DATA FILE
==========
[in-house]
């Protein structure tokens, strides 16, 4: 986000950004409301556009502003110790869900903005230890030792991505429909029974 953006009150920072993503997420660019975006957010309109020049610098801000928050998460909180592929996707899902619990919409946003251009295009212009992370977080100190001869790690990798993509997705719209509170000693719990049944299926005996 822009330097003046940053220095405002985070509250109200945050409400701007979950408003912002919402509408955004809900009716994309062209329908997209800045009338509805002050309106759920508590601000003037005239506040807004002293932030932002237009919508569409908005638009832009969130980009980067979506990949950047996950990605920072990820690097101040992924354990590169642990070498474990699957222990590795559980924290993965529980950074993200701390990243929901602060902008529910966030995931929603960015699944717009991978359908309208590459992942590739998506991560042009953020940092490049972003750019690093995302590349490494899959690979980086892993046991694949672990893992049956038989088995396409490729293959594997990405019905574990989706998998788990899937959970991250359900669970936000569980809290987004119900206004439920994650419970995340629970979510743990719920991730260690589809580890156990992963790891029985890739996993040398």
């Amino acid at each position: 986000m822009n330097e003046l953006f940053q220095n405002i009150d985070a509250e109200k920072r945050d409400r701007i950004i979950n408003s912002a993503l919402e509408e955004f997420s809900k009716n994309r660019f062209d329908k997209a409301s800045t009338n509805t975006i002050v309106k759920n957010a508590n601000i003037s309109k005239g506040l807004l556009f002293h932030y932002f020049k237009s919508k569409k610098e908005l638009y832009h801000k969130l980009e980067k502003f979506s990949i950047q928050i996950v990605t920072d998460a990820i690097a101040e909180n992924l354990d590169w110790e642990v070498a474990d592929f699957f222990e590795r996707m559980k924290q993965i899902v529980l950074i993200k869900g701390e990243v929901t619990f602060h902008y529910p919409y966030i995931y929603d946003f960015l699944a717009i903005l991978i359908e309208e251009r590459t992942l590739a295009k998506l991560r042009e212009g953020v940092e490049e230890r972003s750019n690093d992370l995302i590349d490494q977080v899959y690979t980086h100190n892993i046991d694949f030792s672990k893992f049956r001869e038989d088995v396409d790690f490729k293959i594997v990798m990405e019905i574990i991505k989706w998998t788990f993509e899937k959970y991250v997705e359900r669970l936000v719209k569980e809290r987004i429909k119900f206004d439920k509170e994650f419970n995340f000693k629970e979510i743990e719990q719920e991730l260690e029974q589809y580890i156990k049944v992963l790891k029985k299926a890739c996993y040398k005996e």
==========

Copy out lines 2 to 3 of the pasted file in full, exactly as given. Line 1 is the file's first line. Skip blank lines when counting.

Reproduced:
């Protein structure tokens, strides 16, 4: 986000950004409301556009502003110790869900903005230890030792991505429909029974 953006009150920072993503997420660019975006957010309109020049610098801000928050998460909180592929996707899902619990919409946003251009295009212009992370977080100190001869790690990798993509997705719209509170000693719990049944299926005996 822009330097003046940053220095405002985070509250109200945050409400701007979950408003912002919402509408955004809900009716994309062209329908997209800045009338509805002050309106759920508590601000003037005239506040807004002293932030932002237009919508569409908005638009832009969130980009980067979506990949950047996950990605920072990820690097101040992924354990590169642990070498474990699957222990590795559980924290993965529980950074993200701390990243929901602060902008529910966030995931929603960015699944717009991978359908309208590459992942590739998506991560042009953020940092490049972003750019690093995302590349490494899959690979980086892993046991694949672990893992049956038989088995396409490729293959594997990405019905574990989706998998788990899937959970991250359900669970936000569980809290987004119900206004439920994650419970995340629970979510743990719920991730260690589809580890156990992963790891029985890739996993040398």
């Amino acid at each position: 986000m822009n330097e003046l953006f940053q220095n405002i009150d985070a509250e109200k920072r945050d409400r701007i950004i979950n408003s912002a993503l919402e509408e955004f997420s809900k009716n994309r660019f062209d329908k997209a409301s800045t009338n509805t975006i002050v309106k759920n957010a508590n601000i003037s309109k005239g506040l807004l556009f002293h932030y932002f020049k237009s919508k569409k610098e908005l638009y832009h801000k969130l980009e980067k502003f979506s990949i950047q928050i996950v990605t920072d998460a990820i690097a101040e909180n992924l354990d590169w110790e642990v070498a474990d592929f699957f222990e590795r996707m559980k924290q993965i899902v529980l950074i993200k869900g701390e990243v929901t619990f602060h902008y529910p919409y966030i995931y929603d946003f960015l699944a717009i903005l991978i359908e309208e251009r590459t992942l590739a295009k998506l991560r042009e212009g953020v940092e490049e230890r972003s750019n690093d992370l995302i590349d490494q977080v899959y690979t980086h100190n892993i046991d694949f030792s672990k893992f049956r001869e038989d088995v396409d790690f490729k293959i594997v990798m990405e019905i574990i991505k989706w998998t788990f993509e899937k959970y991250v997705e359900r669970l936000v719209k569980e809290r987004i429909k119900f206004d439920k509170e994650f419970n995340f000693k629970e979510i743990e719990q719920e991730l260690e029974q589809y580890i156990k049944v992963l790891k029985k299926a890739c996993y040398k005996e």